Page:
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Gallup: Obama Hits 50% For First Time

Gallup's daily poll today:

Barack Obama leading the race for president with his highest share of support to date. Fully half of national registered voters now favor Obama for president, while 42% back John McCain.

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    For once, the various polls agree more or less (5.00 / 4) (#1)
    by andrys on Tue Sep 02, 2008 at 03:16:28 PM EST
    RCP page shows 5 polls, and for once they're all pretty close in results... That wasn't true when he had the increase after Germany, so this is a bit more solid for now.

    Notice the convention bounce (5.00 / 4) (#2)
    by AF on Tue Sep 02, 2008 at 03:22:38 PM EST
    continues to gathes steam after a weekend of all-Palin-all-the-time.  So much for changing the game.

    10 days before we have a decent picture (5.00 / 2) (#6)
    by andgarden on Tue Sep 02, 2008 at 03:29:56 PM EST
    The Republicans have to have their dog and pony show first.

    National Poll (5.00 / 1) (#9)
    by mmc9431 on Tue Sep 02, 2008 at 03:56:45 PM EST
    Good news but I'd rather see those figures reflected  in MI OH CO VA

    Is it only over 50% if (5.00 / 0) (#10)
    by oldpro on Tue Sep 02, 2008 at 04:03:45 PM EST
    you count the leaners?

    How about the stand-alone count, without the leaners?

    Gallup (4.00 / 1) (#11)
    by Dalton Hoffine on Tue Sep 02, 2008 at 04:16:44 PM EST
    Is without leaners.

    Ras shows 51% with leaners, and 48% without. Still a good improvement.

    Parent

    But for Gustav, I would agree (none / 0) (#13)
    by andgarden on Tue Sep 02, 2008 at 04:28:35 PM EST
    Some things need to shake out--including the Republican convention--for us to see where we really stand.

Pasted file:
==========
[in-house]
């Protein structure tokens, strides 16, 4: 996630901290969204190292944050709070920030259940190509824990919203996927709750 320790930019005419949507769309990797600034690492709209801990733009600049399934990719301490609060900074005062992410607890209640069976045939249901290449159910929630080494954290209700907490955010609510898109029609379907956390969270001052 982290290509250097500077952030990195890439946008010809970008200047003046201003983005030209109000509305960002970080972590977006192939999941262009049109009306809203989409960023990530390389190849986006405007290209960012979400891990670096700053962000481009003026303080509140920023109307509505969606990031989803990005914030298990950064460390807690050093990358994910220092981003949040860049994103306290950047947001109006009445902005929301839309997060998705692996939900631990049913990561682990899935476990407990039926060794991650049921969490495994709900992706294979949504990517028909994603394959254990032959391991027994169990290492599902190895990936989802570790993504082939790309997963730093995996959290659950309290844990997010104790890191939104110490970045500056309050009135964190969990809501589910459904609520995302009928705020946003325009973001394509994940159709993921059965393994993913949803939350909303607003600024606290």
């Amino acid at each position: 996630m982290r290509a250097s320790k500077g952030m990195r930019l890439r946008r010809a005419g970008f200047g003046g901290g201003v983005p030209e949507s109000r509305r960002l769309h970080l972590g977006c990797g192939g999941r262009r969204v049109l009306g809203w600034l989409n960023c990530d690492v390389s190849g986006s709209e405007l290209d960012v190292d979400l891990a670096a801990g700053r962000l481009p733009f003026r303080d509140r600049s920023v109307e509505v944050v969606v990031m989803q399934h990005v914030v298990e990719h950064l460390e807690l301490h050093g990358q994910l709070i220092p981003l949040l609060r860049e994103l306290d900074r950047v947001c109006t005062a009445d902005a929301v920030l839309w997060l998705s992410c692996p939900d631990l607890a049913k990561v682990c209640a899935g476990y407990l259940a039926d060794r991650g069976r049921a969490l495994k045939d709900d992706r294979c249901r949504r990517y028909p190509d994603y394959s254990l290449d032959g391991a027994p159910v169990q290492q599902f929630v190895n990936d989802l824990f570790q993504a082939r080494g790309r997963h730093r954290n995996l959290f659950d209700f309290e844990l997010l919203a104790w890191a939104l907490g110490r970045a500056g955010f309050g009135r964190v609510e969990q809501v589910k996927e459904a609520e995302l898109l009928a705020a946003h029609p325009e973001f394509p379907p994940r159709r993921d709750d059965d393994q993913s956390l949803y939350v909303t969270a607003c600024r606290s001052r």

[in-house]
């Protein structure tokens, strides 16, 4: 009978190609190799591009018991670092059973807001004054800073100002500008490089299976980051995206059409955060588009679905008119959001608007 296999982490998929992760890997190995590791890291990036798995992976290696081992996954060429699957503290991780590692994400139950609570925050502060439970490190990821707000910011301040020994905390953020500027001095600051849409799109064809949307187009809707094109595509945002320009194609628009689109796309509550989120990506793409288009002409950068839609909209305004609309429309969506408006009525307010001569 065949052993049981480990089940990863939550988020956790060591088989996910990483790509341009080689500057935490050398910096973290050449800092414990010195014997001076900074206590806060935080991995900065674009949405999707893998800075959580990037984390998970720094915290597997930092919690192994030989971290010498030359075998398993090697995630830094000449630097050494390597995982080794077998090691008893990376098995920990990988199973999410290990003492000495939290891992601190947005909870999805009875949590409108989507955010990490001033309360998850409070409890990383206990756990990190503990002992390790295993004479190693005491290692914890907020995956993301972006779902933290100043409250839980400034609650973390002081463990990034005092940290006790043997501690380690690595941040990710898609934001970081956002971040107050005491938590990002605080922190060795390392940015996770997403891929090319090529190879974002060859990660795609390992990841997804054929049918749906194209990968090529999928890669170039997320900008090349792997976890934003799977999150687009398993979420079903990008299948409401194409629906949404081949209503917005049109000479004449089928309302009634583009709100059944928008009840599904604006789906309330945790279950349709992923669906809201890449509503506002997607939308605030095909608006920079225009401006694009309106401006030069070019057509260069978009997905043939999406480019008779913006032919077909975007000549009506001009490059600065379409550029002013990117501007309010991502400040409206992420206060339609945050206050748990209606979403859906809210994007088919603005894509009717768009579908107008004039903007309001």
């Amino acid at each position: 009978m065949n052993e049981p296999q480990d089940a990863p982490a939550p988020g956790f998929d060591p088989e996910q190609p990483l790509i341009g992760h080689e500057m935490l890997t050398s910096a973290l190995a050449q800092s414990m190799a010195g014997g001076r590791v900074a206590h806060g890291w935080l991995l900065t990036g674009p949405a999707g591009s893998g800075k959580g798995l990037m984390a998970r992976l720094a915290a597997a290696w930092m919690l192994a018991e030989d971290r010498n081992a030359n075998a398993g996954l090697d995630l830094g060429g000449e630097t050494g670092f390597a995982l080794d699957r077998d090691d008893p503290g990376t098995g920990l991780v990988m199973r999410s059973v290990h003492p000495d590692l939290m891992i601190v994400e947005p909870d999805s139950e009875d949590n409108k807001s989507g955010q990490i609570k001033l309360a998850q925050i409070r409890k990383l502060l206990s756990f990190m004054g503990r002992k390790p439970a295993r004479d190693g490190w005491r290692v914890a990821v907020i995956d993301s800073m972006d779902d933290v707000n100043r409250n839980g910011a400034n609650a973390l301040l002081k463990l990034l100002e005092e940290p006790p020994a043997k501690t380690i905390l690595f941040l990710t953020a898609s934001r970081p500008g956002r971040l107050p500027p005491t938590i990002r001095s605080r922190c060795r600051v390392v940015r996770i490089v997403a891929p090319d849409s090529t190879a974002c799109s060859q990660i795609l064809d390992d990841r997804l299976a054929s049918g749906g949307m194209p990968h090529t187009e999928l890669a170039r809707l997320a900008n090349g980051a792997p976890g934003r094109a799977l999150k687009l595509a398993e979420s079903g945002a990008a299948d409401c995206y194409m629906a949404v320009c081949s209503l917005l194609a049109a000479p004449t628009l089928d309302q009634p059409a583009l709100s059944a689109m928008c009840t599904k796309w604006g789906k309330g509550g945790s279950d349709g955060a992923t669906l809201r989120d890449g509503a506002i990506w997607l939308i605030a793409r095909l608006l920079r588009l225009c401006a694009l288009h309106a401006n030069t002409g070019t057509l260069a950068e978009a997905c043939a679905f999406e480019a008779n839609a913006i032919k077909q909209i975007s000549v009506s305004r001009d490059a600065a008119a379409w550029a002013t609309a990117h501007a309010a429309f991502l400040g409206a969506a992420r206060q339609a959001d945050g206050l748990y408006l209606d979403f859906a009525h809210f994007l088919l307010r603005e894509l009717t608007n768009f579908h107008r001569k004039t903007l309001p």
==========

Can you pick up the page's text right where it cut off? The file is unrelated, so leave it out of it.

Parent
    Obama (5.00 / 1) (#16)
    by JThomas on Tue Sep 02, 2008 at 05:27:58 PM EST
    always insists they ignore the polls which is smart. This will be close. Elections always are now. Generic dems always run better than the actual candidate.
    Registrations is what the Obama campaign focus's on ...also smart. GOTV is next.

    Hee hee! (none / 0) (#3)
    by coigue on Tue Sep 02, 2008 at 03:23:14 PM EST


    Considering (none / 0) (#4)
    by txpolitico67 on Tue Sep 02, 2008 at 03:23:47 PM EST
    that this should have been a landslide year for the Democrats & the past 17 months that Obama has been on the shoulders of the media...

    More troubling than anything.  But again, with all things being equal and taking everything into consideration looking at both tickets, Bush has done a great job of lowering the bar for elected leaders in this country.

    2004 (5.00 / 2) (#5)
    by TChris on Tue Sep 02, 2008 at 03:29:25 PM EST
    should have been a landslide year for Dems but it wasn't.  I suspect there is no such thing as a landslide year for Dems in today's political climate.  Barry Goldwater would run a close race today.  In fact, the Republicans probably wish they were running Goldwater.

    Parent
    How do you figure? (none / 0) (#7)
    by andgarden on Tue Sep 02, 2008 at 03:31:28 PM EST
    GWB was an incumbent President during wartime. Kerry kept him to the lowest reelection margin since Wilson, and his campaign was too Shrummy to be that good.

    Parent
    He was GWB (none / 0) (#14)
    by JoeA on Tue Sep 02, 2008 at 04:31:36 PM EST
    The fact that he managed to win an election after how badly he managed to screw up his first term,  even against the Kerry of 2004,  is a sign that the US is so polarised that any GOP candidate is going to pick up a solid 45-48% of the electorate barring a miracle.

    Parent
    go to real clear politics (none / 0) (#17)